What a Teacher Can Do to Foster HonestyHAL URBAN
As a high school teacher, I wanted my students to realize that when we choose to be honest — or dishonest — something happens inside of us.
It affects the kind of person we are becoming.
To help them see why this is true, I asked them to write in response to a series of questions:
Next, students shared their answers in small groups, followed by reporting out and whole-group discussion. Then I had students read an excerpt from my book Life's Greatest Lessons, describing the consequences of dishonesty (turns us into phonies, destroys trust, and undermines self-respect) and the benefits of leading an honest life (builds a good reputation, strengthens relationships, and brings peace of mind).
Once students had read this essay, I asked them to write again on the initial questions about honesty, and compare their two sets of responses.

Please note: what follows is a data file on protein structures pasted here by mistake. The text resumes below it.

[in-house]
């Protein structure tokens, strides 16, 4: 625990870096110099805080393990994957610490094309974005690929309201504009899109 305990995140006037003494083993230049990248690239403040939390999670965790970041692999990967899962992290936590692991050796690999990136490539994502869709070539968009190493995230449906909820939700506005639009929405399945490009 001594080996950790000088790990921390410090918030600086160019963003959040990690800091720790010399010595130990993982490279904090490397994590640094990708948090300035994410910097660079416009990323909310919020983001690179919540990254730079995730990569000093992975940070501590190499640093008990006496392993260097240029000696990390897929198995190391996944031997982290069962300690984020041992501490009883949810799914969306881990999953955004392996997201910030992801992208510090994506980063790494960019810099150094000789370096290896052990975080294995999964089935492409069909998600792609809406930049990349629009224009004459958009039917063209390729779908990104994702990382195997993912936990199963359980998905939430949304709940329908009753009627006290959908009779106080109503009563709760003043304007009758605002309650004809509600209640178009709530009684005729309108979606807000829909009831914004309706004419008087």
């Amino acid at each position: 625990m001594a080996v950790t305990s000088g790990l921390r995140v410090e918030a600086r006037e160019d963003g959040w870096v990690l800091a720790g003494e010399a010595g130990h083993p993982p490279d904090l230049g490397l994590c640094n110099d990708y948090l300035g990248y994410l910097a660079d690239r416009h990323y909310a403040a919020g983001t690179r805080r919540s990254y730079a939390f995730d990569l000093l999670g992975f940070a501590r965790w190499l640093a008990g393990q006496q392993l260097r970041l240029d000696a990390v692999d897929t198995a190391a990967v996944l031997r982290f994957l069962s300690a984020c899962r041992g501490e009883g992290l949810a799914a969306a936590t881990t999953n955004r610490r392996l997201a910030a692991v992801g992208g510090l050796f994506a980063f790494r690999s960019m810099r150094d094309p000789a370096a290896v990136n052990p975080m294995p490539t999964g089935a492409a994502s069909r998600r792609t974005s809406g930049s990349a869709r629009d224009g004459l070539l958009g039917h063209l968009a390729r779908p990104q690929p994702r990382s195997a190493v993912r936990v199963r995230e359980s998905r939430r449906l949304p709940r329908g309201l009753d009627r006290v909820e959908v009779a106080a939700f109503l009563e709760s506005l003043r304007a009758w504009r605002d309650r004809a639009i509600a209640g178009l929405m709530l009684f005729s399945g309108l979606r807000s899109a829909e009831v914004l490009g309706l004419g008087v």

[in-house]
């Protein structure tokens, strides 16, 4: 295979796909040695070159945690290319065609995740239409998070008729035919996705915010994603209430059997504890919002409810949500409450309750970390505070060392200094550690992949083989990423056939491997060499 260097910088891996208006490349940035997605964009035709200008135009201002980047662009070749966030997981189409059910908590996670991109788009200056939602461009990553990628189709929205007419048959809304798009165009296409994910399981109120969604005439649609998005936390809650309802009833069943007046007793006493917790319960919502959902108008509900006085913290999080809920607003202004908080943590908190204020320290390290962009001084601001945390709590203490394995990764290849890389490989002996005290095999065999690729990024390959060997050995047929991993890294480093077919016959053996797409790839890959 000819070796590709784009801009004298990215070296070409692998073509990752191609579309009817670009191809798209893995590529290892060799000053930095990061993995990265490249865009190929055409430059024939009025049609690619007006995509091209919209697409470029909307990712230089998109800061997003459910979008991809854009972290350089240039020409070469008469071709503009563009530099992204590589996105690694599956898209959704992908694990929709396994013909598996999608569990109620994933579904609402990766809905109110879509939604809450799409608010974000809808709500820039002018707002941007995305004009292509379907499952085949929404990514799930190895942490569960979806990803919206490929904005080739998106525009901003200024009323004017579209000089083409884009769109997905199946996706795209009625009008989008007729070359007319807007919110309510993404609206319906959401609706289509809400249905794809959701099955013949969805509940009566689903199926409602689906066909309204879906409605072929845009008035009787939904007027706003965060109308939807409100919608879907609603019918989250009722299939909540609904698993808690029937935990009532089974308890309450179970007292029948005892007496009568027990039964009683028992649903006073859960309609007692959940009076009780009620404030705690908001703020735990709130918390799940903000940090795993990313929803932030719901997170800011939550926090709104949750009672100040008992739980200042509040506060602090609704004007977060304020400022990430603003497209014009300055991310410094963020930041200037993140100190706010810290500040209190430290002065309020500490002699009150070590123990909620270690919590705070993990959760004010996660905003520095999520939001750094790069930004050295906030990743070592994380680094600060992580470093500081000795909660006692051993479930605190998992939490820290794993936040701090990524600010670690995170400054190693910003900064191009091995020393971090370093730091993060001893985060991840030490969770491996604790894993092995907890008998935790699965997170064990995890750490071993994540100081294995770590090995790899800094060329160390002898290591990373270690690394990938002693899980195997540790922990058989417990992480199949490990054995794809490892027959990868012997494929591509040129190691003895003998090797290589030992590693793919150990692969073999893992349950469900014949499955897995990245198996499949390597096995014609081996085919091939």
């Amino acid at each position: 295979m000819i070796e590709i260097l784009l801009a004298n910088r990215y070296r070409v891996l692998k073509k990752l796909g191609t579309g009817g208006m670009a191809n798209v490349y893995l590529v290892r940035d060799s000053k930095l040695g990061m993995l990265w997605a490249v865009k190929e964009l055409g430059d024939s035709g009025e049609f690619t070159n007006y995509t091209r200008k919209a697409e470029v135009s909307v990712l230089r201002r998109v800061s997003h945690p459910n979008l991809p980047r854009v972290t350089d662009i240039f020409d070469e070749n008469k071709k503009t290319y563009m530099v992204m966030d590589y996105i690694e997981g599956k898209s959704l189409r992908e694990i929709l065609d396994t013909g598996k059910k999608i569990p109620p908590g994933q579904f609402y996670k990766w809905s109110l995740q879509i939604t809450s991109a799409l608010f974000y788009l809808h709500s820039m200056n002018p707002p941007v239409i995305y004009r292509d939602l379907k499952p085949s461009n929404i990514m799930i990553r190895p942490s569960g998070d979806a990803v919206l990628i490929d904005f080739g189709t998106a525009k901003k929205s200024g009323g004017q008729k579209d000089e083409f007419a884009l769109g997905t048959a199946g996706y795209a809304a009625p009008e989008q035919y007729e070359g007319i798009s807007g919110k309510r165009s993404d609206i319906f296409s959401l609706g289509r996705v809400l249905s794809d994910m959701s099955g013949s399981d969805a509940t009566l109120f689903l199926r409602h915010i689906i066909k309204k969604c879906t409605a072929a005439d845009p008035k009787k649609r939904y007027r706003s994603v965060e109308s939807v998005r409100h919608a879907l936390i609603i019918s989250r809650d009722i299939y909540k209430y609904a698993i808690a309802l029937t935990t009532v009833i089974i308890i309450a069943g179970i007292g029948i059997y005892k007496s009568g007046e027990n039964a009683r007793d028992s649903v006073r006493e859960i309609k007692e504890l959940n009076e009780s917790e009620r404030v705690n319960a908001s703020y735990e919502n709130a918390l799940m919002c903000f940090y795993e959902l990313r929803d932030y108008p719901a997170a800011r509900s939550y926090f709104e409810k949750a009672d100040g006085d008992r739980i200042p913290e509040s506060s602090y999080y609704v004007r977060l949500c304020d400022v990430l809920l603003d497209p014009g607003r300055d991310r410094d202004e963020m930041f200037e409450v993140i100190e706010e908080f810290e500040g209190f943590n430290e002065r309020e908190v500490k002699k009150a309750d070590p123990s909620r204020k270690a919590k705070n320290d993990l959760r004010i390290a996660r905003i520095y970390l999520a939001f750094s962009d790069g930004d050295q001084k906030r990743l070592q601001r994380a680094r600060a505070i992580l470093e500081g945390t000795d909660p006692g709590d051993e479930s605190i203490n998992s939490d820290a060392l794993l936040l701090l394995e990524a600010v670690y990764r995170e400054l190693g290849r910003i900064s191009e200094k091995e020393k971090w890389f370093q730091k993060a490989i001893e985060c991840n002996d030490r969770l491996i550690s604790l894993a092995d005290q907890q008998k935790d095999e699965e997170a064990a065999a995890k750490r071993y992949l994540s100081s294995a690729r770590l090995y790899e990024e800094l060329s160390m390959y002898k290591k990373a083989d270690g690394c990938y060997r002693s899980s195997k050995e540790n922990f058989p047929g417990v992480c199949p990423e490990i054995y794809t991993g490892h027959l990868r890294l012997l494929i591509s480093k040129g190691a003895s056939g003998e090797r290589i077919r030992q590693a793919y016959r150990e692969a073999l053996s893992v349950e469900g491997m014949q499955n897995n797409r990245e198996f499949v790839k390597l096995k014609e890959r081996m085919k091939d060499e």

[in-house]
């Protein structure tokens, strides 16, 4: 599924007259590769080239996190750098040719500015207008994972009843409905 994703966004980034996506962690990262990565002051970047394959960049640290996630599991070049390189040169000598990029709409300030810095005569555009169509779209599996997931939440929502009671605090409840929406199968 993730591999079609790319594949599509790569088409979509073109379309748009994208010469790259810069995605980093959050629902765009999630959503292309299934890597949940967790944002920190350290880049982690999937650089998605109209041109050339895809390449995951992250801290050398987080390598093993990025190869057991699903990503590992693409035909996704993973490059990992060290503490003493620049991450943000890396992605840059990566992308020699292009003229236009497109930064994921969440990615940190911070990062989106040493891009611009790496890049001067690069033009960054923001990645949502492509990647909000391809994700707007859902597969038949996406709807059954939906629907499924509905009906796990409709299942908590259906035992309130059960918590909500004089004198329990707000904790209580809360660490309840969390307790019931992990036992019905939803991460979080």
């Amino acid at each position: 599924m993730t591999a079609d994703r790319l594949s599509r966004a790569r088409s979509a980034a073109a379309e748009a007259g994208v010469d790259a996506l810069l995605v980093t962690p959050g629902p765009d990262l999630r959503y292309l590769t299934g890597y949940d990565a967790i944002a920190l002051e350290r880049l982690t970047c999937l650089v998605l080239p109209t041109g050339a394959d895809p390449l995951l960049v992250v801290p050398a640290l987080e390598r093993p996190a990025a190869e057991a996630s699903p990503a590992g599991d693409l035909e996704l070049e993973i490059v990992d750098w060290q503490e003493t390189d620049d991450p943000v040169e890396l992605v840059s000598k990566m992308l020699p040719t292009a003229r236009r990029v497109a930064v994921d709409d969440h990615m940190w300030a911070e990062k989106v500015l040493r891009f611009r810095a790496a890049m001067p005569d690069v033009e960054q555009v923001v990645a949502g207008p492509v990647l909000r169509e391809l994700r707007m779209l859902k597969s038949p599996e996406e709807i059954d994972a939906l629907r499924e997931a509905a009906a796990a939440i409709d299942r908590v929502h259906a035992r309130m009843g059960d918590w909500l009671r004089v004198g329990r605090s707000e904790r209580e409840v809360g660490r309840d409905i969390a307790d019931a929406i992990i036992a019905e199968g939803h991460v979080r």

As a class we discussed how their answers may have changed and why. This activity helped them see that honesty is a choice, one that matters. They had a better grasp of why honesty is essential if they wished to have self-respect and fulfilling relationships – now and throughout their lives.
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Reprinted with permission. excellence & ethics is the Education Letter of the Smart & Good Schools Initiative, a joint project of the Center for the 4th and 5th Rs and the Institute for Excellence & Ethics (IEE). excellence & ethics features essays, research, and K-12 best practices that help school leaders, teachers, students, parents, and community members do their best work (performance character) and do the right thing (moral character).
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Not all articles published on CERC are the objects of official Church teaching, but these are supplied to provide supplementary information.